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Work done by battery on a capacitor is QV/2, where V is the final potential across the capacitor plates an Q is the charge. I know that the Q charge which gets stored on the capacitor comes from the connecting wires. However, since
Positive charge on one plate is reducing (Assuming conventional flow) and increasing on the other it is convenient to assume that the charge is going directly from one plate to the other as it makes calculating work done on the charges more easier.

If we say some Q charge left one plate (let us call these charge carriers set A) and some charge Q ended up on the other plate (let this be B).Now, since it is not necessary that A went through the battery let us call the charge Q that went through the battery C. If battery didn't do work on A or B why do we say that the energy stored in the capacitor comes from the WORK done by the battery in transferring charges from one plate to the other.

According to my professor this work done by the battery can be assumed to be on the same charges since electric field is conservative and only depends on the initial and final states of the system.

I have assumed charges A,B and C to have the same magnitude. I know that distinguishing between charges is pointless but I have done so in order to make my question more clear.

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  • $\begingroup$ @ThePhoton $QV = CV^2$ $\endgroup$ – AgentS Dec 20 '19 at 19:46
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Energy is transferred from the battery to the capacitor. Work is defined as a transfer of energy. Therefore, the battery does work on the capacitor.

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  • $\begingroup$ But HOW is this energy transferred ? $\endgroup$ – Aditya Ahuja Dec 20 '19 at 19:06
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If the net charge on a plate is $0$, it takes no effort to move initial charge to that plate, so work done is $0$.

After you moved some charge to the plate, this excess charge on the plate opposes further new charge to be moved, so you must do positive work to overcome this opposition.

In a circuit, battery manages to move charge from one plate to the other. This means the battery is doing positive work against the electric field from existing net charge on the plate.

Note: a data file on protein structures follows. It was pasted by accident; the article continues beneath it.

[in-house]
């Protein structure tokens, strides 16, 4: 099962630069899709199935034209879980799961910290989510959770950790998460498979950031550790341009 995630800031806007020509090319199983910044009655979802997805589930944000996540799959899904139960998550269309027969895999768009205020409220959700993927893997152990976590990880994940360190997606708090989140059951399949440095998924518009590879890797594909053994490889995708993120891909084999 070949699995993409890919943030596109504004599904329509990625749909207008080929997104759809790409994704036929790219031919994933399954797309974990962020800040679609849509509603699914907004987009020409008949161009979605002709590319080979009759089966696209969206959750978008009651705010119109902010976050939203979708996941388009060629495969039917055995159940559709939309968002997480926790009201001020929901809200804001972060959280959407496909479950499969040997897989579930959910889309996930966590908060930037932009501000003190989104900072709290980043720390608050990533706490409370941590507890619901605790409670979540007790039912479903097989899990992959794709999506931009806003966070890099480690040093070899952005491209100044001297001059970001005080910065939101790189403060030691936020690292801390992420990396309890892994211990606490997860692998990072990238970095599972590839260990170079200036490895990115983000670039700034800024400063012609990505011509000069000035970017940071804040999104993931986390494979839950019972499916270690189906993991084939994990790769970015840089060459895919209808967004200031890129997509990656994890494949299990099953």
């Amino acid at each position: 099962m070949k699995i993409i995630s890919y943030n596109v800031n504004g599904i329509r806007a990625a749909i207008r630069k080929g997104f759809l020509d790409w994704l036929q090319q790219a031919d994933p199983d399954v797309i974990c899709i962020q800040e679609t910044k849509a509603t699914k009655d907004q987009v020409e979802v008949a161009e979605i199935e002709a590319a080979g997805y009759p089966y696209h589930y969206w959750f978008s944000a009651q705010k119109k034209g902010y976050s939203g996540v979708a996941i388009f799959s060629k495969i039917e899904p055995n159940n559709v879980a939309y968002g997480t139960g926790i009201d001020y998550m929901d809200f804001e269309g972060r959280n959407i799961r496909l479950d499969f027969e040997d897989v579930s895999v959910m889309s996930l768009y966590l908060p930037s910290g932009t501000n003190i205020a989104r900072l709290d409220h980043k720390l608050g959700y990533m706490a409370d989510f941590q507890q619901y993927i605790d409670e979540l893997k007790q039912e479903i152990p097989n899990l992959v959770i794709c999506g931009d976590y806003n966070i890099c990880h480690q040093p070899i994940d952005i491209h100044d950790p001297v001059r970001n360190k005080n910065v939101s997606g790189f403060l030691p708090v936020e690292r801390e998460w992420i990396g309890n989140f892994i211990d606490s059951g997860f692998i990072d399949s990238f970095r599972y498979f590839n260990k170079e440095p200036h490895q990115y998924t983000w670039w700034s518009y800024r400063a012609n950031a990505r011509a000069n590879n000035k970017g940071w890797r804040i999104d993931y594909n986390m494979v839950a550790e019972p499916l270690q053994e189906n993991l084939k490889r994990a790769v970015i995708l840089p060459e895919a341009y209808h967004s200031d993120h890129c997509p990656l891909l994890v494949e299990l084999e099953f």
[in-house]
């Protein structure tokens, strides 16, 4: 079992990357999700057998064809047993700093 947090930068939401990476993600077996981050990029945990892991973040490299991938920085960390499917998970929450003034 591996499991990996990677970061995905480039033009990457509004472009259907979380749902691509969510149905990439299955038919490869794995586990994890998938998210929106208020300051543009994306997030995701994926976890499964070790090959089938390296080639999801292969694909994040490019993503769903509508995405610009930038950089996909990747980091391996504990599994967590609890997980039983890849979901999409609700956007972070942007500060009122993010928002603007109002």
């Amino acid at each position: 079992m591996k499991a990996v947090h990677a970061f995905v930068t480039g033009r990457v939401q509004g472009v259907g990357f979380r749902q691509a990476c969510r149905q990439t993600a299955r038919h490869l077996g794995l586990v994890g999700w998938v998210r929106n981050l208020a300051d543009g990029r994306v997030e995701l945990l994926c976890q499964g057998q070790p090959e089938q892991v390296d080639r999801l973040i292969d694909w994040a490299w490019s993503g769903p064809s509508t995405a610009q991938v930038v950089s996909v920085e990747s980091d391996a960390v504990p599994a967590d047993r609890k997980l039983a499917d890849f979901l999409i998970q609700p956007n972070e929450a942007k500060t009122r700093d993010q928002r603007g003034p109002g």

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  • $\begingroup$ How does this battery do work on charges which have have not gone through the battery. I have been taught that the battery only does work on charges crossing the battery. These charges then loose this energy while moving through the circuit. $\endgroup$ – Aditya Ahuja Dec 25 '19 at 21:00
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There are two ways to think about this.

  1. The work isn't done on the capacitor. It's done on the charge carriers that are pushed onto one capacitor plate and pulled off the other plate.

  2. The work is done to build the electric field between the capacitor plates, and energy is stored in the electric field.

Possibly the situation is more clear if you consider the 2nd version.

Even if the battery didn't do work on the exact carriers A that were pushed onto one of the capacitor plates, it did work on some carriers in the wire near its terminal, that did work on some other carriers along the wire, and so on until those carriers in group A got pushed on to the plate.

Similarly, when I push on the brake pedal in my car, I push some hydraulic fluid in a hose, which pushes other fluid along the brake lines, which makes the brake pads move against the disk or drum. Even though my foot didn't directly interact with the molecules of brake fluid that actually moved the pads, we can still say (speaking generally) that I did work on the pads to move them.

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  • $\begingroup$ taking some charge from battery's negative terminal to Positive terminal requires energy. This energy come from chemical reactions in the battery. The energy lost by the battery is given to the charge which went across the battery. Now let us consider some charge getting removed from the negative capacitor plate. How does this charge use up some of the energy which was give to an entirely different charge ? $\endgroup$ – Aditya Ahuja Dec 24 '19 at 14:36